Wednesday, 14 December 2011

German Chancellor Merkel says Britain a key EU partner

Chancellor Angela Merkel has told German MPs that the UK will remain a strong EU partner, despite its decision not to sign up to an EU summit deal.
Addressing the Bundestag (parliament), she said she very much regretted that UK PM David Cameron had been "unable to join us" on the path to fiscal union.
Last week 26 of the 27 members of the European Union backed new fiscal rules, with only the UK abstaining.
Britain said the deal failed to provide safeguards for the City of London.
Mrs Merkel was speaking after the euro fell below $1.30 and £0.84 - an 11-month low - amid continuing fears over the eurozone's future.
The deal was prompted by debt crises in Greece, Italy and several other eurozone countries, and is intended to tighten rules to prevent member states running up further debts in future.
'Intermediate contract'

Franco-German proposals

  • Automatic sanctions for any state which runs up a deficit of more than 3% of GDP
  • "Golden rule" built into eurozone members' budgets against running a deficit
  • Private investors never again to be asked to take losses, as in Greece
  • European Stability Mechanism (ESM) brought forward from 2013 to 2012, with decisions based on a qualified majority not unanimity
  • Eurozone leaders to meet every month as long as crisis continues to discuss growth
The BBC's Stephen Evans in Berlin says the chancellor gave few details that might satisfy the financial markets in the immediate crisis, but she indicated that the close integration of a core of the EU was now her strong aim.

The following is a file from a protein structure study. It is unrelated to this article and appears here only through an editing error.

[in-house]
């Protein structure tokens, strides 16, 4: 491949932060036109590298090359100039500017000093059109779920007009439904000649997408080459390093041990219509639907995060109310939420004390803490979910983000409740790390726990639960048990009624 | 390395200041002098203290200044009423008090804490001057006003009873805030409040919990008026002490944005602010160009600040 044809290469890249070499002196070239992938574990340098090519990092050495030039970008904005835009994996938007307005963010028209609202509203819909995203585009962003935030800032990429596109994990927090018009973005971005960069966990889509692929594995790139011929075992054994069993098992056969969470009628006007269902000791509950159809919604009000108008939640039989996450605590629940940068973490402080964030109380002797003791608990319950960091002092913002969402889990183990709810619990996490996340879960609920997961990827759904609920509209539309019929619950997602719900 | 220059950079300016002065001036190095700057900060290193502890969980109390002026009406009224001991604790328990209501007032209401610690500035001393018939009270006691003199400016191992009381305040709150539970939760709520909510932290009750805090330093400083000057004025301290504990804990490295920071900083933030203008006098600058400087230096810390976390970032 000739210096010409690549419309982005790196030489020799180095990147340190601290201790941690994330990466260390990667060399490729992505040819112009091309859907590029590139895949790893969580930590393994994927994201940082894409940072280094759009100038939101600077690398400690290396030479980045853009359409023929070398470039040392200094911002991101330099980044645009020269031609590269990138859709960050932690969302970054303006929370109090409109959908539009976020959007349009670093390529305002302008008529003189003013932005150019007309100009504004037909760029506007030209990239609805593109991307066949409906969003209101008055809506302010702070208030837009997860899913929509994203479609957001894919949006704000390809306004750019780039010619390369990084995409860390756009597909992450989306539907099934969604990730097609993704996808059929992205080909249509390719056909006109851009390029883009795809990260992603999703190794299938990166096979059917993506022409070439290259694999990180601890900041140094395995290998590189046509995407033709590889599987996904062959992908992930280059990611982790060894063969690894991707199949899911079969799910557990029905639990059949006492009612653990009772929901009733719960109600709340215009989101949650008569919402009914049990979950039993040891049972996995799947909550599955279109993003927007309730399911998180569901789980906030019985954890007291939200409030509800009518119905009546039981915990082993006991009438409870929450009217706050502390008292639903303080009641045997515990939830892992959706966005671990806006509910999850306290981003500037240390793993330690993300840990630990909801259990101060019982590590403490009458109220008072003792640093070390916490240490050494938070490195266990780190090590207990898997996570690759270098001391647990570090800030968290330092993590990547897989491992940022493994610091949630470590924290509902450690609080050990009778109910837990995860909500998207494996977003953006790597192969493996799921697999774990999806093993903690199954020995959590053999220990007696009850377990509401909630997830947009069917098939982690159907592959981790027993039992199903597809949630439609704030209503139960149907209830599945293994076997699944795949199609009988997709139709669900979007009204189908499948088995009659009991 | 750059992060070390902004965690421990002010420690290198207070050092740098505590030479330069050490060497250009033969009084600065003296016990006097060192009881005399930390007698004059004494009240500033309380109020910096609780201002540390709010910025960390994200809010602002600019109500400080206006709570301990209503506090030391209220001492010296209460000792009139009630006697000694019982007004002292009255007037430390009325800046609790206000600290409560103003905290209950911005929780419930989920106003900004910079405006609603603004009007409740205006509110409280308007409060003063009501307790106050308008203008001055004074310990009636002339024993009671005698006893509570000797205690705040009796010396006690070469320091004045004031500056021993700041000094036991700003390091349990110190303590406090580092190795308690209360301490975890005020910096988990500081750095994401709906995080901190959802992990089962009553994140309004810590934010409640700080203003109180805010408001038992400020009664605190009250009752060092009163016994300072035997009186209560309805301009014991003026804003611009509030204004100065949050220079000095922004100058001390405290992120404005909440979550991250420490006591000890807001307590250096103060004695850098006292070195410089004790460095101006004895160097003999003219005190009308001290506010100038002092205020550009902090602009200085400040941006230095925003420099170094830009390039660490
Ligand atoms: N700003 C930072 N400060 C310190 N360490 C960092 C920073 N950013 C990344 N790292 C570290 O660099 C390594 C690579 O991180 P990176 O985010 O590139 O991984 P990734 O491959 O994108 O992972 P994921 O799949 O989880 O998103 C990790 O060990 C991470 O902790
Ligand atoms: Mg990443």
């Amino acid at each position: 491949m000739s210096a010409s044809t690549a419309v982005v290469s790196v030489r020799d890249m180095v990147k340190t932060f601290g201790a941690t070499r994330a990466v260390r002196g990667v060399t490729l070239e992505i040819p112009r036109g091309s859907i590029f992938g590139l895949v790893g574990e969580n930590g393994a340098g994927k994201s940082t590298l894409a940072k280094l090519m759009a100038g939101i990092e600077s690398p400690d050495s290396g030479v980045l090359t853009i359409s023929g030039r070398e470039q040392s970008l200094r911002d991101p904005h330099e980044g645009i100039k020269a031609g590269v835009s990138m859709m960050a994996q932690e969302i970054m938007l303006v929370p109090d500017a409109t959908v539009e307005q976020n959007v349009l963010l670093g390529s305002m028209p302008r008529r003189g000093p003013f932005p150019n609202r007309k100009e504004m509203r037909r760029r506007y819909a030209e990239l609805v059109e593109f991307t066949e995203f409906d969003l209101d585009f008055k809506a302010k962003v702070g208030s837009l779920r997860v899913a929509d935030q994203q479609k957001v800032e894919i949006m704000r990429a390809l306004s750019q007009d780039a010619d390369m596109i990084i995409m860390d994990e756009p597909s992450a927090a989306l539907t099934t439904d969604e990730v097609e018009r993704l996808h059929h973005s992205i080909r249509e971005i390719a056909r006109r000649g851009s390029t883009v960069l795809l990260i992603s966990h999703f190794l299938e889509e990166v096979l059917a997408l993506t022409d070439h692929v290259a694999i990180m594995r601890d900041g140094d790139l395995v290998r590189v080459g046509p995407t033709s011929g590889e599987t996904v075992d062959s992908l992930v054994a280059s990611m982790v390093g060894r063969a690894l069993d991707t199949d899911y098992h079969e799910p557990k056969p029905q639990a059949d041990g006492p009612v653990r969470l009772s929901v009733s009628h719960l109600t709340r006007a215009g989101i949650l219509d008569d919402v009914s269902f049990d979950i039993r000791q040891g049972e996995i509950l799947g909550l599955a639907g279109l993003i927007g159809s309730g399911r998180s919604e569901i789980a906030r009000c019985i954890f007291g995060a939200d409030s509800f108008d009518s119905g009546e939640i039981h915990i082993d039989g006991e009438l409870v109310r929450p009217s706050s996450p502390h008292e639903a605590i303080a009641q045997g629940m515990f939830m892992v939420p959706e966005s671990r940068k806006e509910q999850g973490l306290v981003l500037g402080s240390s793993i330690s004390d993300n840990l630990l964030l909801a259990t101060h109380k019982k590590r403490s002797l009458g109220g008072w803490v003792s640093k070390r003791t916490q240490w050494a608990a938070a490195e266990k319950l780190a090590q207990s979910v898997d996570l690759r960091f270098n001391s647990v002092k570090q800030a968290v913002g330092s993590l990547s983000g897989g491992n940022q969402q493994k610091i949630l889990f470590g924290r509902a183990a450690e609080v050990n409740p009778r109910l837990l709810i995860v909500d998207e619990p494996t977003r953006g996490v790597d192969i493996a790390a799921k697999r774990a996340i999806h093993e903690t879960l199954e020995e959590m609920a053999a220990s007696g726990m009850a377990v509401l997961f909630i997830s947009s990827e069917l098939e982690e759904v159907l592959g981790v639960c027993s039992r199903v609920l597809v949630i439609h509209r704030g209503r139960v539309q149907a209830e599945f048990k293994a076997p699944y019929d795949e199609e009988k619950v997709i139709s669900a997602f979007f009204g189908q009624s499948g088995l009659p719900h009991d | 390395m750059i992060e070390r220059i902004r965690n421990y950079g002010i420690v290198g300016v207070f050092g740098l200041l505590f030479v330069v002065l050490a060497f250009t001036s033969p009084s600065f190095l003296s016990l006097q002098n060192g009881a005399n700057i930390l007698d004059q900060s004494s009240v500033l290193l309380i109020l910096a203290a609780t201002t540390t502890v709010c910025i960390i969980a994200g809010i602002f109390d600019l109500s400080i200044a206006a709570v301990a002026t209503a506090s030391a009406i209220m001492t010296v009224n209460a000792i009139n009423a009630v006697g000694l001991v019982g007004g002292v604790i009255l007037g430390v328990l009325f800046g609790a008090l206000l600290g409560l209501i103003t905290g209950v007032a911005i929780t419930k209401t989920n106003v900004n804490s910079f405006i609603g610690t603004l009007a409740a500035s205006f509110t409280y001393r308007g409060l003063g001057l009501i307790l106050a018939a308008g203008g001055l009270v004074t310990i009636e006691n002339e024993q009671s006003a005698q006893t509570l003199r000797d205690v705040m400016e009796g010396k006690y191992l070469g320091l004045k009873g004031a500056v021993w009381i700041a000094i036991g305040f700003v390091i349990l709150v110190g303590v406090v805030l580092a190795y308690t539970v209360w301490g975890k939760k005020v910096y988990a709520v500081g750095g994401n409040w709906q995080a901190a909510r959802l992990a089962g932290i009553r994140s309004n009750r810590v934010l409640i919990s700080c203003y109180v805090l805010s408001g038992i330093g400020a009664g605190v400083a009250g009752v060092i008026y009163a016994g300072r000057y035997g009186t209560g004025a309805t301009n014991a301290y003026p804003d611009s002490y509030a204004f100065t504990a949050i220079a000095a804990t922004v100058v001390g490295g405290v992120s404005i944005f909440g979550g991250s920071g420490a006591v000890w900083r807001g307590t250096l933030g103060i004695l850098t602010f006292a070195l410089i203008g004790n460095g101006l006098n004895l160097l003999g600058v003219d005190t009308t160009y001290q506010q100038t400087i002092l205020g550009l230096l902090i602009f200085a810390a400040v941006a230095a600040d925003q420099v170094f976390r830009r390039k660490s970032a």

The chancellor said the countries had decided to have an "intermediate contract".
"I am convinced that if we have the necessary patience and endurance, if we do not let reversals get us down, if we consistently move towards a fiscal and stability union, if we actually complete the economic and currency union... then what I have always stated as our goal since the beginning of the crisis will come to pass," she said.
There would be automatic penalties on countries that broke spending rules, she said, adding that the EU had to tackle the task of harmonising legislations of different countries more closely.
"I regret that the UK has not been able to join us on this journey," she said.
"But I also believe it's an important partner in the European Union... Great Britain has its own vital interest that the eurozone will overcome its own financial crisis."
She said a stronger and more stable Europe would emerge from the crisis.

taken from

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